Being Waldo Made Me Thankful I’m Not A Celebrity

In a recent interview on the “WTF with Marc Maron” Podcast, crown jester of late-90s MTV Tom Green described his five-month marriage in 2001 to Drew Barrymore as being “great, then it wasn’t great, and then we broke up.” Learning that podcast host Maron had divorced a woman named Kim, Green said, “Imagine what it would be like if every time you left your house, every day, for the rest of your life, between five and ten people come up to you and said, ‘How’s Kim? You talk to Kim lately? I remember how you were with Kim? Weren’t you married to that Kim?’” Maron laughed. “It’s still a constant theme,” Green said of his life in 2013. “When you’re pumping gas or eating a sandwich, people like to loudly talk about it in front of you, ‘You were with that Drew Barrymore, eh?’”

I feel your pain, Tom Green. While I’ve never dated a Hollywood starlet, I have worn the uniform of a man who elicits the same-old conversations everywhere he goes, of a man haunted by a past he cannot change.

That man is Waldo.

It was the night after Halloween and I had the beanie, the black-framed glasses, the red-and-white striped shirt, and the blue jeans. I was in character and ready to go; so what if it was November? The air was cool and beautiful in downtown Knoxville on this first Friday of the month, meaning that art galleries were open late to welcome a crowd of hip couples, young families, and one Waldo for free wine, fruit, and fondue.

“Found him,” said a man with a beard when I entered my first gallery of the night. The man who had found me smugly grinned. I didn’t know what to do, so I gave him a touché smile.

“I found you!” a little girl yelled moments later. “You’re not a very good hider.”

To her I shrugged, as if to say you’ve got me. I was in good spirits, but a little self-conscious: how many times would I be “found” tonight?

The answer, I learned, was that I would be found again and again and again and again and again and again. “I found you,” the faceless hollered at me from the backs of motorcycles, from the second-floor windows of nightclubs, from crosswalks far in the distance. “Waldo, we found you!” they’d say, sometimes to me, sometimes to each other. I experimented with different responses: I’d smile and point or I’d wag my finger or I’d choose to more fully inhabit the character by trying to hide behind a streetlamp, as I did when an old, intoxicated lady tried to snap a picture of me.

But of course I was found again. And again and again and again, once by a woman I’d dated last year, who gave me a passing glance that seemed to say, “There’s Waldo,” rather than, “There’s that guy who accompanied me to Dollywood.” I was 90% sure she didn’t recognize the true man beneath the beanie. It had happened; Waldo had subsumed me.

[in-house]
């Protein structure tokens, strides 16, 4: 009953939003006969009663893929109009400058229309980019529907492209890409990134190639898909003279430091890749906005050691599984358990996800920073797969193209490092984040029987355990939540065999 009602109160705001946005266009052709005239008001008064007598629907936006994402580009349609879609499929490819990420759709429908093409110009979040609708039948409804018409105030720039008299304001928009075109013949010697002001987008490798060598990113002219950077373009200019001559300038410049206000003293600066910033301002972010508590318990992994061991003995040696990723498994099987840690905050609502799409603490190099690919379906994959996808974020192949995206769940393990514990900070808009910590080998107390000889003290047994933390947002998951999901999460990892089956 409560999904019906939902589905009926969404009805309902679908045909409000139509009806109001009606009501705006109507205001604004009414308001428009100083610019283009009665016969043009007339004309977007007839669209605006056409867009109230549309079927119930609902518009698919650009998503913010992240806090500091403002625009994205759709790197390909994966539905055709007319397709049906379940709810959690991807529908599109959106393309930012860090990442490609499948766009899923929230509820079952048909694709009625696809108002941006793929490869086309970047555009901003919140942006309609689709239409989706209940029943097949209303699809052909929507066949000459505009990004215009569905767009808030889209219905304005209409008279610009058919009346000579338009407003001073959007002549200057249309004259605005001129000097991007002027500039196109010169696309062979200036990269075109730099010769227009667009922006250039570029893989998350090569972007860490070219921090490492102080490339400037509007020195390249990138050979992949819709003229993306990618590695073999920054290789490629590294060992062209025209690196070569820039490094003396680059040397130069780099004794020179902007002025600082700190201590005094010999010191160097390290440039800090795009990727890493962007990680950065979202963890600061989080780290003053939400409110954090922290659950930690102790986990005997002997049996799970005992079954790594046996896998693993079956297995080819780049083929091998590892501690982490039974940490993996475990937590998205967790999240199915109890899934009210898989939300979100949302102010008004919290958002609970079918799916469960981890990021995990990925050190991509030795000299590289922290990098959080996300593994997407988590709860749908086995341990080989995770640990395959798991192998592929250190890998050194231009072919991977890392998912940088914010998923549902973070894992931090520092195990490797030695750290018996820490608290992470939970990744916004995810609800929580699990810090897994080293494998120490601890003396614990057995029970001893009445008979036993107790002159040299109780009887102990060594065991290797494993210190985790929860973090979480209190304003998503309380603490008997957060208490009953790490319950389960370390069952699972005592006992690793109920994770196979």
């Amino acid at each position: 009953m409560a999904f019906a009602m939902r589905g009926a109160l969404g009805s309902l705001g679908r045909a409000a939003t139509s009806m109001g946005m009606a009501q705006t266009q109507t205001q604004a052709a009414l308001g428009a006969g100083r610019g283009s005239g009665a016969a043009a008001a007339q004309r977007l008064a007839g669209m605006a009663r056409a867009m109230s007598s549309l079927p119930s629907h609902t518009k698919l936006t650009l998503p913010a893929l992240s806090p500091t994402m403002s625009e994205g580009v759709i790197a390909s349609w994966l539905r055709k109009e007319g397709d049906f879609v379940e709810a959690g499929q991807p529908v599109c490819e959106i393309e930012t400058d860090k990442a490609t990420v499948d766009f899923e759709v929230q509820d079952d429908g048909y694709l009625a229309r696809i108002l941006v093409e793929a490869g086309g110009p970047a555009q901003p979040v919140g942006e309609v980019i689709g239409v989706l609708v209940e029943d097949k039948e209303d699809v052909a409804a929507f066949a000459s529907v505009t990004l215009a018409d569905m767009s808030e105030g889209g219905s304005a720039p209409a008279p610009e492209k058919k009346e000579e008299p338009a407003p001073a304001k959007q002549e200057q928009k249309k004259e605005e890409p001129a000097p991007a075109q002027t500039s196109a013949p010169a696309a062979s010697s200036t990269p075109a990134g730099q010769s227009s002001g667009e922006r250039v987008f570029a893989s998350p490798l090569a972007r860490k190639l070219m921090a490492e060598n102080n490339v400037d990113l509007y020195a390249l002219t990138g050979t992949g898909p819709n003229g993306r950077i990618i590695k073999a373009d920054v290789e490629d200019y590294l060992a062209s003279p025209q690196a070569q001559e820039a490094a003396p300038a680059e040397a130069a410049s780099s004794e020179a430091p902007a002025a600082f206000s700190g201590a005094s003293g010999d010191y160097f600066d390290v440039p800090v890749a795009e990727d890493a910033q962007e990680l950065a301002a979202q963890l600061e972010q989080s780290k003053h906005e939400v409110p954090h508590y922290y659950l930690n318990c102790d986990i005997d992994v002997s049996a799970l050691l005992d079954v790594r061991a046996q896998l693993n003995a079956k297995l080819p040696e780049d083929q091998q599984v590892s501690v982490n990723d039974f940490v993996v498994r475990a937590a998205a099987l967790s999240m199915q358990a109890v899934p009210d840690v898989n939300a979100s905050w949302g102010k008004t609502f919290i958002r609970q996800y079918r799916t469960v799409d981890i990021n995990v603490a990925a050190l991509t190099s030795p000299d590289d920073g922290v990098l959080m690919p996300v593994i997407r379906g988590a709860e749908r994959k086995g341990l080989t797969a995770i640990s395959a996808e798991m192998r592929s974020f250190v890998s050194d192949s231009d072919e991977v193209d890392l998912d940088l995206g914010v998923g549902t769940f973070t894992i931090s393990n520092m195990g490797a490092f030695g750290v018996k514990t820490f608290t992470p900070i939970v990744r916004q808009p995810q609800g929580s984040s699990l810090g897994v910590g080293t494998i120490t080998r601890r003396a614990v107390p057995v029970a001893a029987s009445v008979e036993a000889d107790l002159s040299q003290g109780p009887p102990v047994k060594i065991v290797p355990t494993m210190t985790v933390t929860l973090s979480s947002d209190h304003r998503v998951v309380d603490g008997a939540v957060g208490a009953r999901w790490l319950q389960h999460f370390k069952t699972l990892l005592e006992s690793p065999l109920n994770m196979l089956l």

A few people wanted pictures with Waldo. I obliged them, and I began to wonder: who would I be if could never take off this costume? What would happen if it I were Waldo every day for the rest of my life? Would I feel how Tom Green feels, pigeonholed by the public’s expectations of whom I was supposed to be and what I was supposed to talk about? And what if Waldo wanted to score a woman’s phone number in a coffee shop on a cold Tuesday in February? (“Every woman’s fantasy starts and ends with Waldo,” said nobody ever.) How would it feel to be a perpetual curiosity for strangers, but only in terms of being located in a crowd, and nothing more than that? It’s easy to see an existential crisis in store for Waldo: everyone keeps saying they found me, but why do I feel so lost?

On my way home, still dressed as Waldo, I stumbled upon a street band performing Stevie Wonder’s “Superstition.” The band was grooving, and so I did a little shimmy-shake in rhythm to the music. I knew I probably looked silly: whoever asked to see Waldo dance? But that’s when a member of the makeshift audience turned to speak to me. I braced for what he’d say, convinced it’d be the same thing I’d heard throughout the night. But no. He said nothing about Waldo, nothing about “finding me”. He said, “You got that dub-step going.”

For a moment, I had escaped the striped prison of Waldo, and all it had taken was a funky dance move. I didn’t have to peel off my costume to get out of the Waldo box; I just had to do something deliberately not Waldo.

So there you have it, Tom Green. Hope that helps. Thought Catalog Logo Mark

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